injuries, the plaintiff may in general proceed for all in one action." Ohit. PI. 202. "Several counts may be joined in one action on a penal statute for different penalties of a similar nature." Id. 200, The petition is substantially in accordance with the Ohio Code of Civil Procedure. If the question be considered under the Code, there is no misjoinder; for it was held in Railroad Co. v. Cook, 37 Ohio St. 265, 272, that the statute providing for the joinder of a.ctions should be construed liberally for the purpose of preventing multiplicity, and that different causes of action for penalties under a state statute may be united in the same petition. In addition, it may be said that, under section 921 of the Revised Statutes of the United States, if a separate action had been brought for each of the causes set up in the petition, they might be tried together. It would hardly be worth while, therefore, to compel the pleader to separate them, and to bring three actions.
SNOW v. MAST et aL (CIrcuit Court, S. D. Ohio, W. D. January 14, 1895.) No. 4,696.
COPYRIGHT 01' PHOTOGRAPH-EQUITY JURISDICTION 01' SUIT FOR INFRINGEMEN'l' -63. FED. 623, REVERSED ON REHEARING.
This was a suit by Blanche L. Snow against Phineas P. Mast, J.
So Crowell, and T. J. Kirkpatrick, for infringements of copyrights of
photographs. On the hearing upon a demurrer to the bill the demurrer was sustained. 63 Fed. 623. Complainant filed a petition for a rehearing, and for leave to amend the bill, and thereupon the following order was entered: This cause came on to be heard upon the petition of the complainant for a rehearing of the demurrer of the defendants, and for leave to amend the bill, and was argued by counsel for both parties; and thereupon, upon consideration thereof, it is ordered, adjudged, and decreed that the entry herein dismissing the bill be, and the same is hereby, set aside, and that the demurrer be, and the same is hereby, overruled, with leave to the defendants to answer within 15 days.; and it is further ordered that the bill stand amended as prayed for in said petition.
JONATHAN MILLS MANUF'G CO. No. 632.
v. WHITEHURST et
(Oircuit Court, S. D. Ohio, E. D. December 1, 1894.)
JUDGMEN'l'-REB JUDICATA-DECREE FOR ASSIGNMENT 01' PATENT.
A decree or a court having jurisdiction, finding that the title to eertain patents was held by a defendant in trust for a corporation, and that receivers of the were entitled to have tb:e patents assigned to them, ordered the making of such assignment, which was, ex.ecuted and delivered accordingly. llel<l. that in a.subsequent suit for infringement of
JONATHAN MILLS MANUF'G CO.
one of such patents, brought by one claiming under said defendant with notice of the rights of the corporation and the receivers, such decree and assignment were a: complete defense, although in the bill on which the decree was rendered said patent was not specifically mentioned, it being within the general averments of the bill.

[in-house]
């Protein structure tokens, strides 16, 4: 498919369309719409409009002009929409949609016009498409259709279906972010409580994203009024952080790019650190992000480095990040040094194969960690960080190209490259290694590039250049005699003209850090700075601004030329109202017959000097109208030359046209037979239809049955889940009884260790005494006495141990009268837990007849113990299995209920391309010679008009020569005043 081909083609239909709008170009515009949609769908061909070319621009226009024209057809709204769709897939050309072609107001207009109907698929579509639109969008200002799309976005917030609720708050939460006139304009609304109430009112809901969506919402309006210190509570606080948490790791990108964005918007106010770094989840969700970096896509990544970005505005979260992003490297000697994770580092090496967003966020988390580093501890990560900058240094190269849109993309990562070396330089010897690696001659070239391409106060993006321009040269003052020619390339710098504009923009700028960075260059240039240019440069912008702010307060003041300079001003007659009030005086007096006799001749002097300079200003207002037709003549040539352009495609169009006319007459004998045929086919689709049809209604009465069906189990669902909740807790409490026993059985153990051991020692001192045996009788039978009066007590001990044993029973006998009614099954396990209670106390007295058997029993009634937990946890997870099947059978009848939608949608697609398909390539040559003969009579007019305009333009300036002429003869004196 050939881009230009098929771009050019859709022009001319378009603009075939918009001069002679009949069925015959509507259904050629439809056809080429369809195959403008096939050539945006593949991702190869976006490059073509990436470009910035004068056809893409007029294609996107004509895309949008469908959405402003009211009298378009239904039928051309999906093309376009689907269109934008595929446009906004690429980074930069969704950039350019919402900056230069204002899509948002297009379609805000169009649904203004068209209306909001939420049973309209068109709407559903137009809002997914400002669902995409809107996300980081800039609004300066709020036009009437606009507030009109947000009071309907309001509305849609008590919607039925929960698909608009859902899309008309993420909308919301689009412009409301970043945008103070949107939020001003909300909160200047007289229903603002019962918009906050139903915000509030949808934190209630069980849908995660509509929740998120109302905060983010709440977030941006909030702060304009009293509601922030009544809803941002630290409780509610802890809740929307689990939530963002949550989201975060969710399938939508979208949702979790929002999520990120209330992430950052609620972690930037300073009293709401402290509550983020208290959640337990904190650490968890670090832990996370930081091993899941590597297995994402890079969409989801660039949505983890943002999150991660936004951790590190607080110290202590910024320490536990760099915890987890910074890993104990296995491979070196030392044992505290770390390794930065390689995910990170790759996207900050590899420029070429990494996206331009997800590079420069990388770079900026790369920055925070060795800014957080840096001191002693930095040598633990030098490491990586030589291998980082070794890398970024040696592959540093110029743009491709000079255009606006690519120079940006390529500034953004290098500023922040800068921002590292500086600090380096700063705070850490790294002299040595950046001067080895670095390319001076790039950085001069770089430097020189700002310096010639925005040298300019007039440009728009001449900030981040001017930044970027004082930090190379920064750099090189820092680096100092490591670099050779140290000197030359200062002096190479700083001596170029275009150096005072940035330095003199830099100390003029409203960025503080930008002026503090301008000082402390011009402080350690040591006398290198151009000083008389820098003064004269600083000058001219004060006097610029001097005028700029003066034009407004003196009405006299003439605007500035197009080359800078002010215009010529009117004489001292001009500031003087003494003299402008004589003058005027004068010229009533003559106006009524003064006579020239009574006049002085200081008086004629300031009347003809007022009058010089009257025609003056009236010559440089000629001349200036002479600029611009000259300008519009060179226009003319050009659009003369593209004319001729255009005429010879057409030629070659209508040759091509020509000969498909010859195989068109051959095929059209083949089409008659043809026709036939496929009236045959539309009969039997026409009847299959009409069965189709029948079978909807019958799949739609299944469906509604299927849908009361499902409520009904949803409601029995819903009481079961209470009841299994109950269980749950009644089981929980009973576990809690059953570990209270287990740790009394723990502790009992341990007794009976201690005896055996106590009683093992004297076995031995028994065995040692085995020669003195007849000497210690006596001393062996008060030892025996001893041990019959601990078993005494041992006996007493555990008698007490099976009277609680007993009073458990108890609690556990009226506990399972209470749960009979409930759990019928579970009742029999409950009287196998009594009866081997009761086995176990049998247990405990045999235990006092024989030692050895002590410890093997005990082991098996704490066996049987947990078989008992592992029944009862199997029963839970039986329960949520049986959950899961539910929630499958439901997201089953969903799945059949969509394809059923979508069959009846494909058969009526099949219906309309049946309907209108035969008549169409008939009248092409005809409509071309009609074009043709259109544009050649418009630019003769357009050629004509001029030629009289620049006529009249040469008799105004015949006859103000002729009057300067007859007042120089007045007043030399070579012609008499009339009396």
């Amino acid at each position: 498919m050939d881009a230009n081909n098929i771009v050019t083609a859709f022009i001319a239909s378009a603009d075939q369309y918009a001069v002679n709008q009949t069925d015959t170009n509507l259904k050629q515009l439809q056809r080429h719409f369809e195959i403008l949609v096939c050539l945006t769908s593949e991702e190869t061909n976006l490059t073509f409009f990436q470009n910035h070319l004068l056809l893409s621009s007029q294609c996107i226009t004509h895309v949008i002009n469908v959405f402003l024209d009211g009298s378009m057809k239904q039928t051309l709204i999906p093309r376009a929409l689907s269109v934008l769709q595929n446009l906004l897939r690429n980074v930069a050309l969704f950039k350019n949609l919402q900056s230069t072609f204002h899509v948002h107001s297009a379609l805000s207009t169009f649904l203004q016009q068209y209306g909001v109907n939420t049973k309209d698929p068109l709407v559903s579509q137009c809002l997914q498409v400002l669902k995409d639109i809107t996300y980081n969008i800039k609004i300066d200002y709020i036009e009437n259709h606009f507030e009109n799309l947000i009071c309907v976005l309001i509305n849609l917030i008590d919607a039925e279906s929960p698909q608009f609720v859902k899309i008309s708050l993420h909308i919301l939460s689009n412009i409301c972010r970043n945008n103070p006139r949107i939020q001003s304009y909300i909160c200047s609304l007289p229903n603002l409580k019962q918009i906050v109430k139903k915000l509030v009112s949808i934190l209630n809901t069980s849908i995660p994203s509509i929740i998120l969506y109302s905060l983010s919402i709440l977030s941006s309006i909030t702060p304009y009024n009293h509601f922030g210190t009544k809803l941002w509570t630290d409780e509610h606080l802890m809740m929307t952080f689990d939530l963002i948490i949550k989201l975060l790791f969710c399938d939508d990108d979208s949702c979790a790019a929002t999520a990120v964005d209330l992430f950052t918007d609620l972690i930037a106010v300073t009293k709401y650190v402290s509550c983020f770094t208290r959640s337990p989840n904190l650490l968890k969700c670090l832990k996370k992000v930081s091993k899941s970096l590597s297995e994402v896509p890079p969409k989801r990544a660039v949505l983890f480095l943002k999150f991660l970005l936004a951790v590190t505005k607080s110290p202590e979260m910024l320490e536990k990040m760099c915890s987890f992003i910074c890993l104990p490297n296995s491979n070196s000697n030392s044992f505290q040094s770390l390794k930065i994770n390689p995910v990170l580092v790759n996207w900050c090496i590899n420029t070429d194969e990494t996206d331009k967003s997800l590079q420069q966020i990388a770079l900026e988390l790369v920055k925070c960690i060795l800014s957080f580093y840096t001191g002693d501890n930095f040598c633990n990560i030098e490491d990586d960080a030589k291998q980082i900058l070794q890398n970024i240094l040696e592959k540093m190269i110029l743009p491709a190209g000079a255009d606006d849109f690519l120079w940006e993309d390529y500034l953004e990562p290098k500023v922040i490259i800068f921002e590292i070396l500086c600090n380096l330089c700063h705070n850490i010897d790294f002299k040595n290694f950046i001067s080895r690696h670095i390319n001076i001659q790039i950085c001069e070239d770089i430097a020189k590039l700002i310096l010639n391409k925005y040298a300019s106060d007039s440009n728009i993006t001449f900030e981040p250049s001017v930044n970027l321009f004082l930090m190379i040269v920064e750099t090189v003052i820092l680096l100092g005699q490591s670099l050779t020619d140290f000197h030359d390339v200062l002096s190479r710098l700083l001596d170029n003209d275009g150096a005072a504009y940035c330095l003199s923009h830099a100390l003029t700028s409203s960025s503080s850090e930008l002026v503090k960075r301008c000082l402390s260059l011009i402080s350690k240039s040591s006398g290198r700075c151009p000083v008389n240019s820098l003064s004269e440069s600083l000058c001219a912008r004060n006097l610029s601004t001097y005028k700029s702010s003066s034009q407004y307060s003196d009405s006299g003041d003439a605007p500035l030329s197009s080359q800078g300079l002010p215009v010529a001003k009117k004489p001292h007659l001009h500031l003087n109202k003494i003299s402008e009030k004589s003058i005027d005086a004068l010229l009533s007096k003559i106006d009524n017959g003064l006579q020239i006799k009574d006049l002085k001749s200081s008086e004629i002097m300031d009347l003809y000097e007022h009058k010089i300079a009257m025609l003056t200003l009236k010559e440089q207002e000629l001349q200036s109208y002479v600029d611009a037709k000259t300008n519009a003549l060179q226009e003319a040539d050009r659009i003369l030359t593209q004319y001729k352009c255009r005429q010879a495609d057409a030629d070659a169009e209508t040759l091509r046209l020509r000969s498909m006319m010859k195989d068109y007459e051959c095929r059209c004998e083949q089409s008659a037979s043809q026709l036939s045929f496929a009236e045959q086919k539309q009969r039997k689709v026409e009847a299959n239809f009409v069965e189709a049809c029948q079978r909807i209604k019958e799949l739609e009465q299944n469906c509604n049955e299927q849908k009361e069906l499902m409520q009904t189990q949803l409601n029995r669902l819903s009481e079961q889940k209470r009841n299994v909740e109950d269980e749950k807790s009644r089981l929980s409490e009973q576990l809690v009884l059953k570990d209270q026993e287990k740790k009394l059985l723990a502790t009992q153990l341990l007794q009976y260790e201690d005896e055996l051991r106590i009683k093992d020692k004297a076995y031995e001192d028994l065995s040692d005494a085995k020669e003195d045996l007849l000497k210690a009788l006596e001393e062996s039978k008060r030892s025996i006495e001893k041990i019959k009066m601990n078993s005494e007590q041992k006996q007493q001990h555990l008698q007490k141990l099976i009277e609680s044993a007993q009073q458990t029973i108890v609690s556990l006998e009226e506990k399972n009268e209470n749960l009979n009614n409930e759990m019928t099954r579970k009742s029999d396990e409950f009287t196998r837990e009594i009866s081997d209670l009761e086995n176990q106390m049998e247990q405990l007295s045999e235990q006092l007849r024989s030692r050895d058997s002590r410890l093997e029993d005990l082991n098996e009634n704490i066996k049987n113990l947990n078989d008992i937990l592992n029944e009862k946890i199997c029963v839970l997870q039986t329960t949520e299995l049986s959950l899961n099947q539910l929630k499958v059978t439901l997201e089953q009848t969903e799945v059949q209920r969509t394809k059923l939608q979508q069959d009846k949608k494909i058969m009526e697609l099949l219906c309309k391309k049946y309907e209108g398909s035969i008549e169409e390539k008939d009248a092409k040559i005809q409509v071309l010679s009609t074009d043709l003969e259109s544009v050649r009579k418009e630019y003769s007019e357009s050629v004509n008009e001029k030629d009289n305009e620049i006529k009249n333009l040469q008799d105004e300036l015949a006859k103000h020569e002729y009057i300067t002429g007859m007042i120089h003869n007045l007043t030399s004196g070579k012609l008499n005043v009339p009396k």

This was a suit by the Jonathan Mills Manufacturing Company against M. C. Whitehurst and others for infringement of letters patent No. 267,098, issued to Jonathan Mills November 7, 1882, for flour. A decree for comimprovements in machines for plainant was rendered (56 Fed. 589), but, on petition by defendants, a rehearing was granted (60 Fed. 81), and proofs were taken under the order for a rehearing. At the original hearing of the case complainant based its title to the patent in suit on certain assignments and other instruments in writing, which were described in the opinion rendered on such hearing as follows:
On the 23<1 day of January, 1883, Jonathan Mills, the patentee, assigned a)) his right, title, and interest in and to the patent in suit to the Phoenix Foundry & Machine Works, a corporation having its home office and principal place of business at Terre Haute, Ind. On tbe 18th of December, 1883, the Phoenix Foundry & Machine 'Yorks, "in consideration of $1,000 cash in band paid, and for a note for $1,000, due in six months, made by Jonathan Mills to the Phoenix Foundry & Machine Works," agreed, in writing, to assign to Myron W. Clark the patent in suit, and certain other patents and rights and personal property. It was stipUlated in the agreement that Clark should sell "the said property," and apply the proceeds-First, to the payment of $1,000 to Mills; second, to the payment of said note made by Mills; and, third, to pay to Mills any balance or surplus. 'l"hen follows a provision that no liability shall attach to Clark, excepting to account for proceeds of sales, and the Phoenix Company, "in assigning said property, guaranties no value thereto." This contract is signed by the Phoenix Company and by Clark. Subjoined is a declaration, signed by Clark and by Mills, that Clark holds the property as trustee for Mills, and as security for the payment of $1,000 due him by Mills, and to be retained from the proceed of sales, which, however, ,vere not to be made within six months without his consent. Then follows the substitution on the 21st of .Tune, 1884, by Mills, of George T. Smith for Clark as trustee. Meantime, on the 20th of December, 1883, Clark had assigned to Smith, in consideration of $1,065, the patent in suit, and certain other patents included in the assignment to him by the Phoenix Company, but not still other patents and certain personal property included in said assignment. On the 15th of August, 1892, Smith, in consideration of $100, as. signed the patent in suit to Charles Wardlow, of Columbus, Ohio, and, on the next day, Wardlow, in consideration of one dollar and other valuable considerations, assigned the same to the complainant. By an instrument in writing, not dated, but recorded in the patent office July 1, 1891, Jonathan Mills, in consideration of one dollar and other valuable considerations, assigns all his interest ·in said patent to the complainant. This assignment contains a stipulation that the complainant should pay 10 per cent. of all royalties collected by it "for infringements" to Mills. 'l'he petition for rehearing alleged newly-discovered evidence, consisting of the decree of the circuit court of Wayne county, Mich., in which it was determined that the patent in suit was the property of the George T. Smith Middlings Purifier Company, and that George T. Smith had transferred the patent, which he held as. trustee for said company, in fraud of the creditors. The petition also set forth that the assignment from Jonathan Mills to the complainant herein contained full notice of the rights of the George T. Smith Middlings Purifier Company, and that complainant was charged with such notice when it procured Smith to make the tranlilfer of the patent in suit to Charles Wardlow, and from Wardlow to the complainant company. See 60 Fed. 81.